The story of a mathematical wizard and how he brought the entire Roman army to its knees.
“A Glimmer in the Infinite” by Jaya Prime
No.8 of 36 in the “Spectral Recursion” series
“But leave the Wise to wrangle and, with me,
The Quarrel of the Universe let be.
And, in some corner of the hubbub coucht,
Make game of that which makes as much of thee.”
~Edward Fitzgerald, Rubaiyat of Omar Khayyam
Story: One man defended the city of Syracuse against the entirety of the Roman army. Soldiers only mentioned his name in whispers, as his name could quickly spread fear throughout the whole encampment. The Romans seiged the city for six years, and this one man had built traps, tricks, catapults, and had even created waves in the ocean to sink ships… going so far as to set ships ablaze using mirrors. This mathematician was one of the world’s greatest magicians, and he was completely obsessed with circles.
His name was Archimedes.
He died to a soldier on the beaches of Syracuse; a soldier that Caesar would later execute for having killed the greatest mind of their time. Archimedes was discovered dead on the sand. Drawn on the sand around him was a series of circles that, only thousands of years later, would we recognize as the earliest form of calculus.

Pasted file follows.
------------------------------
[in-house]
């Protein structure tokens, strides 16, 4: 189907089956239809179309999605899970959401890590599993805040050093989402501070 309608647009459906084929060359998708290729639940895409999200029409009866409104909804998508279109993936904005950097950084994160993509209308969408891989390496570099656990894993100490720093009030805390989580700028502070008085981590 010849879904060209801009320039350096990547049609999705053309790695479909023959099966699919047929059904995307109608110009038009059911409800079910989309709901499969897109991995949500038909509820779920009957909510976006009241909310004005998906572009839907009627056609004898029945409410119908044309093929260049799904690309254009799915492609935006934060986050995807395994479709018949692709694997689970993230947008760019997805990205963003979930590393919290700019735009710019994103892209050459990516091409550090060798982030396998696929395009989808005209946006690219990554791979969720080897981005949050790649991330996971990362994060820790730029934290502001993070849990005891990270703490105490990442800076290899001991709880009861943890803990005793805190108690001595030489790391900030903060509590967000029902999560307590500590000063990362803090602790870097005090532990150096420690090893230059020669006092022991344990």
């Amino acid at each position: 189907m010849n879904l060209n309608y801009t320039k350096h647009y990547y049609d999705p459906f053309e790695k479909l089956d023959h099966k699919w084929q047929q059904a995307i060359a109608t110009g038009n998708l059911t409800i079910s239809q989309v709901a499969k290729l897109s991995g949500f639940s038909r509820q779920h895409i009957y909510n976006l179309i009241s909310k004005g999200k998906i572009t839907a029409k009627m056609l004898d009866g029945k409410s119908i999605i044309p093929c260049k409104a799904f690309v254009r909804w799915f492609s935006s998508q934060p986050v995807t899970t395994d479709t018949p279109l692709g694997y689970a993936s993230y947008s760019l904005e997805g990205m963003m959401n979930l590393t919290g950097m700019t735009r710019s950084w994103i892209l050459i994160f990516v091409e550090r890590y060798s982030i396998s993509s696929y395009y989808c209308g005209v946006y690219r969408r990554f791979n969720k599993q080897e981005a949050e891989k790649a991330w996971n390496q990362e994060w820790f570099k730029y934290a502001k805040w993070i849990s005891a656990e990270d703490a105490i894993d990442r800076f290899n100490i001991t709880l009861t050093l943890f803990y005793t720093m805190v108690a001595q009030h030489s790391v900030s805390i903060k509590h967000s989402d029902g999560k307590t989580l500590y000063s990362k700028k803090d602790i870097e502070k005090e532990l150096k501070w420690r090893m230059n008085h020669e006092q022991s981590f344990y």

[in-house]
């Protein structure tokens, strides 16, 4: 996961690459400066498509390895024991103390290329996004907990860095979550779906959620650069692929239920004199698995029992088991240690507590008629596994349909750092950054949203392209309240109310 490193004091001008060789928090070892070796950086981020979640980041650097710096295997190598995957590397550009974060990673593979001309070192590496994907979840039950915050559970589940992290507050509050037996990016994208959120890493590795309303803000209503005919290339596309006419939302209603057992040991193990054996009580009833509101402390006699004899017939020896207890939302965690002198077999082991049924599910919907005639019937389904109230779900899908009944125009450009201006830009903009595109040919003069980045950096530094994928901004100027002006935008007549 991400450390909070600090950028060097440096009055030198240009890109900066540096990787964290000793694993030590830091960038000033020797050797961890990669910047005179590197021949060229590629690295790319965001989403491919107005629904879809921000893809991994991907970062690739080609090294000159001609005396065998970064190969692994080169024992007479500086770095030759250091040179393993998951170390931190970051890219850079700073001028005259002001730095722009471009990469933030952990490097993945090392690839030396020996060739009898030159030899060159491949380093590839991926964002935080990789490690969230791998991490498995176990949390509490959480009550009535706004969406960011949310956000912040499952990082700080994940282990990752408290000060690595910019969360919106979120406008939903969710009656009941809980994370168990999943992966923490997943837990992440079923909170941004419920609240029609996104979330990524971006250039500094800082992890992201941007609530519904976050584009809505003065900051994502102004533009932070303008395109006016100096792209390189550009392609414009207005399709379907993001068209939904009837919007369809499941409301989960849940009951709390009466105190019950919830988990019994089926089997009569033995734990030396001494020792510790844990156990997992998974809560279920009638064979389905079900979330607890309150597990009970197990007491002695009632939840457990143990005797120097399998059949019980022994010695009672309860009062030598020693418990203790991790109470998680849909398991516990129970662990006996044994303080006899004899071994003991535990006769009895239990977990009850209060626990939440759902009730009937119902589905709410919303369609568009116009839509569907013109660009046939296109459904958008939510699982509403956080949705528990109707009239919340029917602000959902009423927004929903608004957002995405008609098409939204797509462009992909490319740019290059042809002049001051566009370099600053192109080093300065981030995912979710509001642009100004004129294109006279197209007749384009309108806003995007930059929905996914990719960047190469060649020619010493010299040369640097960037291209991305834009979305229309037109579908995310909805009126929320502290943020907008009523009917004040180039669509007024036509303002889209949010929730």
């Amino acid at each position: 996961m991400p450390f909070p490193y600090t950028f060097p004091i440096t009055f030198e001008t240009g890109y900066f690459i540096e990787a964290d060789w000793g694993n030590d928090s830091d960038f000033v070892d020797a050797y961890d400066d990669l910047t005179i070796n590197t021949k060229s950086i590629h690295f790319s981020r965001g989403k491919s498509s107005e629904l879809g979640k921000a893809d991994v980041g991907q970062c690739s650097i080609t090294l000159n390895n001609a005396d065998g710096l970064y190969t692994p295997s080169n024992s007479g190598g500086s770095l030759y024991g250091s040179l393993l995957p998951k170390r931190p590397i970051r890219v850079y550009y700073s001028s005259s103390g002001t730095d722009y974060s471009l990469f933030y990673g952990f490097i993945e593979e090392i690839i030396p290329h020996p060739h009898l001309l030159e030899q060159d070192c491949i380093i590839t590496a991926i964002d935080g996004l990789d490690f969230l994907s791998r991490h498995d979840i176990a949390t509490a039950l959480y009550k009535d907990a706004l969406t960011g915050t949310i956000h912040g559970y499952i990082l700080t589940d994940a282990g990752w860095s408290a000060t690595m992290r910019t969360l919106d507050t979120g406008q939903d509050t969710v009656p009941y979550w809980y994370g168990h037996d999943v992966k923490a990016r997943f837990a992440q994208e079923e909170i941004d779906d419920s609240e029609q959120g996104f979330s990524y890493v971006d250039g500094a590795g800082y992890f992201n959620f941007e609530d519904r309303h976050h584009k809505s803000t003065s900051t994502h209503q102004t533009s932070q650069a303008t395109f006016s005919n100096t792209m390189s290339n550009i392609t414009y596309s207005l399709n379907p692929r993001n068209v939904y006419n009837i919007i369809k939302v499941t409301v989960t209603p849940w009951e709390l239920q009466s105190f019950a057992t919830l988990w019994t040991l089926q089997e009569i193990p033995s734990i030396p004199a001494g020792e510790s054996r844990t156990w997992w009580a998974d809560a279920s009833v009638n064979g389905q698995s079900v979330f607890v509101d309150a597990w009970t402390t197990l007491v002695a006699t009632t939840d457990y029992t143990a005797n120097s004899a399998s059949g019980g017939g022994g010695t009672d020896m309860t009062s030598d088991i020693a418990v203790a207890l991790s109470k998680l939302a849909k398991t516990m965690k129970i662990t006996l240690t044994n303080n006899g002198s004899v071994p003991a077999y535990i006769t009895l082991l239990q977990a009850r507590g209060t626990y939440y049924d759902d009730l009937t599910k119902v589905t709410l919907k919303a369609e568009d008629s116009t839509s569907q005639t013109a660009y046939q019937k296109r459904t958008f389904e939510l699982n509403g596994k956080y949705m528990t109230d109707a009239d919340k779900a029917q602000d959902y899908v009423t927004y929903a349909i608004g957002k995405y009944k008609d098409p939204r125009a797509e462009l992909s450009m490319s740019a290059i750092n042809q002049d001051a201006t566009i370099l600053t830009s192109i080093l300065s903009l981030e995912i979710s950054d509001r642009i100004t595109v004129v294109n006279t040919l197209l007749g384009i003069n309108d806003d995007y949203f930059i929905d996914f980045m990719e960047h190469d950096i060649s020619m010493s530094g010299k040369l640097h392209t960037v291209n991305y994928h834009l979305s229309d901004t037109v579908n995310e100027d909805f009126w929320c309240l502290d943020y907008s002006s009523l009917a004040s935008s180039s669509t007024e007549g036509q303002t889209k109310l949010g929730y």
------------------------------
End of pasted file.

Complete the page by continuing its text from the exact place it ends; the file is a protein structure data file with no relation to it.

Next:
Incept: This design is a remix of my award-winning album art for Daft Punk’s “The Grid”. It is a linear tile fractal that forms an infinite grid of circles. Circles within circles within circles, ad infinitum.
More: “A Glimmer in the Infinite”, both the story and the fractal, are a part of the book “Spectral Iteration” by San Jaya Prime. For the first time ever, it has been published as a full-color, full-page fine art book here on Amazon:
Spectral Iteration: A Prismatic Journey thru the Beautiful Art of Fractals and Abstracts
A beautiful winter storm where snowflakes mingle with the stars of the sky above, created as a fusion between fractals and deep dreams.
“A Dream of Winter” by Jaya Prime
No.7 of 36 in the “Spectral Recursion” series
“Dark falls the seasons on turning wheel.
Cold takes the shadows nearest window sills.
Take warmth’s token and make of it bed,
where Bone Frost’s fingers pass o’erhead”
~San Jaya Prime, The Wayfarer’s Songs
Facts: Winter in the Northern Hemisphere is not cold because of how far our planet is from the sun, but because of the angle of the light that strikes us — our planet’s “tilt”. In summer, the light hits us head on, as a spear, then ripples out in photonic waves across the surface. In winter, the light hits us at an angle, and the photonic waves literally splash over the surface — as a stone skipping across the top of a lake — and then back out into space. Add this to the limited hours of photonic exposure in winter, and you will find that frost soon follows. That does not, however, explain how a warm cup of cocoa can melt even the coldest of nights. That’s just magic.
Incept: I pulled the original hyperbolic fractal from the “StarSeed” poster that many already know from my music, then ran it through a few deep dream filters before adding stars, snowflakes, and lens flare.
In the darkest of seasons, find the light that warms you and take it with you.
Spectral Iteration, The Book
“A Dream of Winter” and more than thirty other fractals and abstracts are a part of the book “Spectral Iteration” by San Jaya Prime. For the first time ever, it has been published as a full-color, full-page fine art book here on Amazon: Spectral Iteration: A Prismatic Journey thru the Beautiful Art of Fractals and Abstracts